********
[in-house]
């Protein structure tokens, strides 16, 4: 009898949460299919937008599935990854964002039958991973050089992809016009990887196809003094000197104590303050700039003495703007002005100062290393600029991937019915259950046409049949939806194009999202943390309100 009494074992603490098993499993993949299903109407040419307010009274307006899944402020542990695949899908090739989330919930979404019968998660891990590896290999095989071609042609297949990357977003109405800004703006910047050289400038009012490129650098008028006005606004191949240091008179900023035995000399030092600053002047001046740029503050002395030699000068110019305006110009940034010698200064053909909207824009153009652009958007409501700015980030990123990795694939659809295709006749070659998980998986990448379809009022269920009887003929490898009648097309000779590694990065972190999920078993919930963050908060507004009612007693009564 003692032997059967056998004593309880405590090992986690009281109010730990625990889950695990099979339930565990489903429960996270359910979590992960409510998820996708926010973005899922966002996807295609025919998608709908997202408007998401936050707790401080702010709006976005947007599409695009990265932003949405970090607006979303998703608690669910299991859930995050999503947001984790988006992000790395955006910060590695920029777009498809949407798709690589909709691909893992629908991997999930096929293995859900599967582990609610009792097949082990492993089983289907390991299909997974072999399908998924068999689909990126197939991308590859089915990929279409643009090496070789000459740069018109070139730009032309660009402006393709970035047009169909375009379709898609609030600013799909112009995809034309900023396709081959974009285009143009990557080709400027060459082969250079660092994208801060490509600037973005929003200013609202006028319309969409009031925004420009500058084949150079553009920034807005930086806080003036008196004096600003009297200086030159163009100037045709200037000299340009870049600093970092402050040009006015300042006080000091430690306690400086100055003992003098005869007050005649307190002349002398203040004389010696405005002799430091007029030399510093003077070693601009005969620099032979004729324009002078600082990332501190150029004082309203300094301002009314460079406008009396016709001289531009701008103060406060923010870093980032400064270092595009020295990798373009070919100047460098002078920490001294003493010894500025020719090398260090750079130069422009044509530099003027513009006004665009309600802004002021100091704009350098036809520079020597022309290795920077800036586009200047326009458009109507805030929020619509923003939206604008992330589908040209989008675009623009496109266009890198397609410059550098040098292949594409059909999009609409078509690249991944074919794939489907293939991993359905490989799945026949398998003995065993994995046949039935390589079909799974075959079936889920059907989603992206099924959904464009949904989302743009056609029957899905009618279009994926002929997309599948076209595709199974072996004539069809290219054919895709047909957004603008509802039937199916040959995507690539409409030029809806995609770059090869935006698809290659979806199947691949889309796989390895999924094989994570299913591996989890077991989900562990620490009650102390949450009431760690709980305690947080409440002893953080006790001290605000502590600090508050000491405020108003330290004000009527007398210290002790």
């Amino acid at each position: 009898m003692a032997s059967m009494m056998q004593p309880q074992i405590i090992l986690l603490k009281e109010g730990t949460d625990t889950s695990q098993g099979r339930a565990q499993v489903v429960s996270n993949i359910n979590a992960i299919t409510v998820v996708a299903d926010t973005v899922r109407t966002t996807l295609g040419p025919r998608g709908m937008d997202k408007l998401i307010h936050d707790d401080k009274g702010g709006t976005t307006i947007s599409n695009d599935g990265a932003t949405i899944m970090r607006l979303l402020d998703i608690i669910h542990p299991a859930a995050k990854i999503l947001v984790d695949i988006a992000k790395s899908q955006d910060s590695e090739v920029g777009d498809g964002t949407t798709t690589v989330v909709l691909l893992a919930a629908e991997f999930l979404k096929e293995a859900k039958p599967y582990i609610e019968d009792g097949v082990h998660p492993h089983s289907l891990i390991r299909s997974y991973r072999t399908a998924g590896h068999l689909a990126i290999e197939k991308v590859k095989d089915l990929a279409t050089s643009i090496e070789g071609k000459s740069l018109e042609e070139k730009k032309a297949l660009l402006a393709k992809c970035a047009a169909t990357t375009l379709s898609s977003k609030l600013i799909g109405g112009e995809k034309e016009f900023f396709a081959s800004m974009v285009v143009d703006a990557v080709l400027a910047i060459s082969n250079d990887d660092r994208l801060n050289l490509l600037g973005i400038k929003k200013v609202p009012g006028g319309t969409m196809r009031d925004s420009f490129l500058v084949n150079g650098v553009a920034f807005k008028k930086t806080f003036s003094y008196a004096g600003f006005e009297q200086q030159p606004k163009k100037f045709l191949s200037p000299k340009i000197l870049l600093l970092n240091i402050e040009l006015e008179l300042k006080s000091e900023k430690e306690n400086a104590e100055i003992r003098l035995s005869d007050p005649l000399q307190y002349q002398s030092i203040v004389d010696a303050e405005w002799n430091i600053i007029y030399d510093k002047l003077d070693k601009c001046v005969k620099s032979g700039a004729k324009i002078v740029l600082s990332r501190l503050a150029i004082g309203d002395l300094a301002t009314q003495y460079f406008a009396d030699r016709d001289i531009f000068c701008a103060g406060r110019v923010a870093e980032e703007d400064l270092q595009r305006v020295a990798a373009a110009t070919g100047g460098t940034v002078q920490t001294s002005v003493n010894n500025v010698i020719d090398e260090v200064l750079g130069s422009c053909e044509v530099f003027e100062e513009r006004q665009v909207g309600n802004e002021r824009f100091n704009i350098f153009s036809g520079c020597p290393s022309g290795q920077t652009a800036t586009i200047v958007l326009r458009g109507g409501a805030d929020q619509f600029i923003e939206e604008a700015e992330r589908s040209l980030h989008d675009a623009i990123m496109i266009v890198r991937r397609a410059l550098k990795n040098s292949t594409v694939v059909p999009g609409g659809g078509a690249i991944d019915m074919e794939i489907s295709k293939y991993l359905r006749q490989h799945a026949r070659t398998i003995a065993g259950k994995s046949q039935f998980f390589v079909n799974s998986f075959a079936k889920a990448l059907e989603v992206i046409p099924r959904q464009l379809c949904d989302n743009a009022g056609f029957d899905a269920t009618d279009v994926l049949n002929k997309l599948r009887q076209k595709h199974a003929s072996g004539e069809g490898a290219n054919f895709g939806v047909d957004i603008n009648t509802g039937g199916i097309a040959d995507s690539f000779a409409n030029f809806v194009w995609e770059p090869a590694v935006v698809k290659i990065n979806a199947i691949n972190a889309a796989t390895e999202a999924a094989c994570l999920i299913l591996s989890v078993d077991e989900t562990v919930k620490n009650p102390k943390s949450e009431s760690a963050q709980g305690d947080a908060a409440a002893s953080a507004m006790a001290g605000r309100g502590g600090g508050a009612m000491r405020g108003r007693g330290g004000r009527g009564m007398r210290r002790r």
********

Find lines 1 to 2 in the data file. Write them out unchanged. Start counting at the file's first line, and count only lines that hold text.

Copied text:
[in-house]
């Protein structure tokens, strides 16, 4: 009898949460299919937008599935990854964002039958991973050089992809016009990887196809003094000197104590303050700039003495703007002005100062290393600029991937019915259950046409049949939806194009999202943390309100 009494074992603490098993499993993949299903109407040419307010009274307006899944402020542990695949899908090739989330919930979404019968998660891990590896290999095989071609042609297949990357977003109405800004703006910047050289400038009012490129650098008028006005606004191949240091008179900023035995000399030092600053002047001046740029503050002395030699000068110019305006110009940034010698200064053909909207824009153009652009958007409501700015980030990123990795694939659809295709006749070659998980998986990448379809009022269920009887003929490898009648097309000779590694990065972190999920078993919930963050908060507004009612007693009564 003692032997059967056998004593309880405590090992986690009281109010730990625990889950695990099979339930565990489903429960996270359910979590992960409510998820996708926010973005899922966002996807295609025919998608709908997202408007998401936050707790401080702010709006976005947007599409695009990265932003949405970090607006979303998703608690669910299991859930995050999503947001984790988006992000790395955006910060590695920029777009498809949407798709690589909709691909893992629908991997999930096929293995859900599967582990609610009792097949082990492993089983289907390991299909997974072999399908998924068999689909990126197939991308590859089915990929279409643009090496070789000459740069018109070139730009032309660009402006393709970035047009169909375009379709898609609030600013799909112009995809034309900023396709081959974009285009143009990557080709400027060459082969250079660092994208801060490509600037973005929003200013609202006028319309969409009031925004420009500058084949150079553009920034807005930086806080003036008196004096600003009297200086030159163009100037045709200037000299340009870049600093970092402050040009006015300042006080000091430690306690400086100055003992003098005869007050005649307190002349002398203040004389010696405005002799430091007029030399510093003077070693601009005969620099032979004729324009002078600082990332501190150029004082309203300094301002009314460079406008009396016709001289531009701008103060406060923010870093980032400064270092595009020295990798373009070919100047460098002078920490001294003493010894500025020719090398260090750079130069422009044509530099003027513009006004665009309600802004002021100091704009350098036809520079020597022309290795920077800036586009200047326009458009109507805030929020619509923003939206604008992330589908040209989008675009623009496109266009890198397609410059550098040098292949594409059909999009609409078509690249991944074919794939489907293939991993359905490989799945026949398998003995065993994995046949039935390589079909799974075959079936889920059907989603992206099924959904464009949904989302743009056609029957899905009618279009994926002929997309599948076209595709199974072996004539069809290219054919895709047909957004603008509802039937199916040959995507690539409409030029809806995609770059090869935006698809290659979806199947691949889309796989390895999924094989994570299913591996989890077991989900562990620490009650102390949450009431760690709980305690947080409440002893953080006790001290605000502590600090508050000491405020108003330290004000009527007398210290002790």